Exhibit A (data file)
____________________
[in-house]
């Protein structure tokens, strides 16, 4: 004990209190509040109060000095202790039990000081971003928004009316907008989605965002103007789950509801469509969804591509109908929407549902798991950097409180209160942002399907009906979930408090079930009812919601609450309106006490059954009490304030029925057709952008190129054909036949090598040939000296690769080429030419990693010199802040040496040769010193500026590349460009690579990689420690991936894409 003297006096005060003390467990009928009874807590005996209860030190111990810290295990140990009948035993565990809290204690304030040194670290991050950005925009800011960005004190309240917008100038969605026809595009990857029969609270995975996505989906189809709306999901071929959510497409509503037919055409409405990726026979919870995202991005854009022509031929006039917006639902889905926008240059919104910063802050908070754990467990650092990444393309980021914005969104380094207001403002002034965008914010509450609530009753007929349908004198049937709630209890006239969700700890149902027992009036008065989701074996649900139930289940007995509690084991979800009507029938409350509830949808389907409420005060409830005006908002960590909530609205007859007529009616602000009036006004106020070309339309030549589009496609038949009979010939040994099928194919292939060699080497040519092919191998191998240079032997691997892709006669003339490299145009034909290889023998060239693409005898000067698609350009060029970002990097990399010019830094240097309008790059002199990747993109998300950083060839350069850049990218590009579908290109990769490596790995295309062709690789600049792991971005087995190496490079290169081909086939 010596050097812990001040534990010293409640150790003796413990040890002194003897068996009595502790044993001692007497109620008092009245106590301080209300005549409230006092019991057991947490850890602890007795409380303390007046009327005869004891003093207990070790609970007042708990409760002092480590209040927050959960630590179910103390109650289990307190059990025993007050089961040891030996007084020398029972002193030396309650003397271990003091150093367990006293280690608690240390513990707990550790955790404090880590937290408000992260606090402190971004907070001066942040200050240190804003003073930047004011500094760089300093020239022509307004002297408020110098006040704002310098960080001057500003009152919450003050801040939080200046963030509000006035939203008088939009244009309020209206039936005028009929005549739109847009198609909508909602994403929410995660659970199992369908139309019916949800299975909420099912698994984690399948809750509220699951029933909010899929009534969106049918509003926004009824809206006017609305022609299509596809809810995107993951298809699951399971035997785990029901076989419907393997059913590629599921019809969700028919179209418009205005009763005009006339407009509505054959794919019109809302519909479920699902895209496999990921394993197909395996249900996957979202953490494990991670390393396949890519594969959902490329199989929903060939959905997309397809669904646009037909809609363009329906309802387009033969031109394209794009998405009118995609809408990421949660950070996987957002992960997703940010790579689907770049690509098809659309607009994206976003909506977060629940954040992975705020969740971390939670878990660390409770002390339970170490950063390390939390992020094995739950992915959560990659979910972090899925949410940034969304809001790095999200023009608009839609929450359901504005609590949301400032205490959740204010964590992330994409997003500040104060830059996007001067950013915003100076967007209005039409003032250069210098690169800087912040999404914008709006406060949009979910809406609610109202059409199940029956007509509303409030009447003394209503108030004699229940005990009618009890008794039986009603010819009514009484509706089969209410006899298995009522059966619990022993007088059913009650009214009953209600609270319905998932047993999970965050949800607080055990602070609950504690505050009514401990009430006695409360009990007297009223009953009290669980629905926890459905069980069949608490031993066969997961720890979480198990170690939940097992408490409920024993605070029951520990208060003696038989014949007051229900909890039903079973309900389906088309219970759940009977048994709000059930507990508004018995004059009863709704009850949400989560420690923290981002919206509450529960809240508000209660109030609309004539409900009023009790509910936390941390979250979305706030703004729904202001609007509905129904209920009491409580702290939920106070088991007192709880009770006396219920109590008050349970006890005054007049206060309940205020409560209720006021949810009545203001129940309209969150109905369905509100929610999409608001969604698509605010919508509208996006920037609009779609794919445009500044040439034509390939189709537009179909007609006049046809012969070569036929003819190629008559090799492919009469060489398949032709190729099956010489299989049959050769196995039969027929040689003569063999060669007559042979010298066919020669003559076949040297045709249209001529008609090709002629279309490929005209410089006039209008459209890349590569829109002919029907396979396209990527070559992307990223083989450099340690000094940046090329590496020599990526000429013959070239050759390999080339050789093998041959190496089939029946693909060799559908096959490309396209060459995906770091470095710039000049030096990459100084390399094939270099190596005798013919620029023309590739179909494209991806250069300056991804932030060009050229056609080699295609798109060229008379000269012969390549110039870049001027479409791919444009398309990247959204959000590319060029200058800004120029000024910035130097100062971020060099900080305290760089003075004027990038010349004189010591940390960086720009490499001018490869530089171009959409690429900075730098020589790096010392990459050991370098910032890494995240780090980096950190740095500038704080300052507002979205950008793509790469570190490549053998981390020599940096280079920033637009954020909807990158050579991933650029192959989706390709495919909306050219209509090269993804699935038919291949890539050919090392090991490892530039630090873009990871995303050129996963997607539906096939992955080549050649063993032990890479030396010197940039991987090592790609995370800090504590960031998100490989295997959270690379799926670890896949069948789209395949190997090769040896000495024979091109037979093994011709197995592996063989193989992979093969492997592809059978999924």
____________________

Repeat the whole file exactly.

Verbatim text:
[in-house]
């Protein structure tokens, strides 16, 4: 004990209190509040109060000095202790039990000081971003928004009316907008989605965002103007789950509801469509969804591509109908929407549902798991950097409180209160942002399907009906979930408090079930009812919601609450309106006490059954009490304030029925057709952008190129054909036949090598040939000296690769080429030419990693010199802040040496040769010193500026590349460009690579990689420690991936894409 003297006096005060003390467990009928009874807590005996209860030190111990810290295990140990009948035993565990809290204690304030040194670290991050950005925009800011960005004190309240917008100038969605026809595009990857029969609270995975996505989906189809709306999901071929959510497409509503037919055409409405990726026979919870995202991005854009022509031929006039917006639902889905926008240059919104910063802050908070754990467990650092990444393309980021914005969104380094207001403002002034965008914010509450609530009753007929349908004198049937709630209890006239969700700890149902027992009036008065989701074996649900139930289940007995509690084991979800009507029938409350509830949808389907409420005060409830005006908002960590909530609205007859007529009616602000009036006004106020070309339309030549589009496609038949009979010939040994099928194919292939060699080497040519092919191998191998240079032997691997892709006669003339490299145009034909290889023998060239693409005898000067698609350009060029970002990097990399010019830094240097309008790059002199990747993109998300950083060839350069850049990218590009579908290109990769490596790995295309062709690789600049792991971005087995190496490079290169081909086939 010596050097812990001040534990010293409640150790003796413990040890002194003897068996009595502790044993001692007497109620008092009245106590301080209300005549409230006092019991057991947490850890602890007795409380303390007046009327005869004891003093207990070790609970007042708990409760002092480590209040927050959960630590179910103390109650289990307190059990025993007050089961040891030996007084020398029972002193030396309650003397271990003091150093367990006293280690608690240390513990707990550790955790404090880590937290408000992260606090402190971004907070001066942040200050240190804003003073930047004011500094760089300093020239022509307004002297408020110098006040704002310098960080001057500003009152919450003050801040939080200046963030509000006035939203008088939009244009309020209206039936005028009929005549739109847009198609909508909602994403929410995660659970199992369908139309019916949800299975909420099912698994984690399948809750509220699951029933909010899929009534969106049918509003926004009824809206006017609305022609299509596809809810995107993951298809699951399971035997785990029901076989419907393997059913590629599921019809969700028919179209418009205005009763005009006339407009509505054959794919019109809302519909479920699902895209496999990921394993197909395996249900996957979202953490494990991670390393396949890519594969959902490329199989929903060939959905997309397809669904646009037909809609363009329906309802387009033969031109394209794009998405009118995609809408990421949660950070996987957002992960997703940010790579689907770049690509098809659309607009994206976003909506977060629940954040992975705020969740971390939670878990660390409770002390339970170490950063390390939390992020094995739950992915959560990659979910972090899925949410940034969304809001790095999200023009608009839609929450359901504005609590949301400032205490959740204010964590992330994409997003500040104060830059996007001067950013915003100076967007209005039409003032250069210098690169800087912040999404914008709006406060949009979910809406609610109202059409199940029956007509509303409030009447003394209503108030004699229940005990009618009890008794039986009603010819009514009484509706089969209410006899298995009522059966619990022993007088059913009650009214009953209600609270319905998932047993999970965050949800607080055990602070609950504690505050009514401990009430006695409360009990007297009223009953009290669980629905926890459905069980069949608490031993066969997961720890979480198990170690939940097992408490409920024993605070029951520990208060003696038989014949007051229900909890039903079973309900389906088309219970759940009977048994709000059930507990508004018995004059009863709704009850949400989560420690923290981002919206509450529960809240508000209660109030609309004539409900009023009790509910936390941390979250979305706030703004729904202001609007509905129904209920009491409580702290939920106070088991007192709880009770006396219920109590008050349970006890005054007049206060309940205020409560209720006021949810009545203001129940309209969150109905369905509100929610999409608001969604698509605010919508509208996006920037609009779609794919445009500044040439034509390939189709537009179909007609006049046809012969070569036929003819190629008559090799492919009469060489398949032709190729099956010489299989049959050769196995039969027929040689003569063999060669007559042979010298066919020669003559076949040297045709249209001529008609090709002629279309490929005209410089006039209008459209890349590569829109002919029907396979396209990527070559992307990223083989450099340690000094940046090329590496020599990526000429013959070239050759390999080339050789093998041959190496089939029946693909060799559908096959490309396209060459995906770091470095710039000049030096990459100084390399094939270099190596005798013919620029023309590739179909494209991806250069300056991804932030060009050229056609080699295609798109060229008379000269012969390549110039870049001027479409791919444009398309990247959204959000590319060029200058800004120029000024910035130097100062971020060099900080305290760089003075004027990038010349004189010591940390960086720009490499001018490869530089171009959409690429900075730098020589790096010392990459050991370098910032890494995240780090980096950190740095500038704080300052507002979205950008793509790469570190490549053998981390020599940096280079920033637009954020909807990158050579991933650029192959989706390709495919909306050219209509090269993804699935038919291949890539050919090392090991490892530039630090873009990871995303050129996963997607539906096939992955080549050649063993032990890479030396010197940039991987090592790609995370800090504590960031998100490989295997959270690379799926670890896949069948789209395949190997090769040896000495024979091109037979093994011709197995592996063989193989992979093969492997592809059978999924």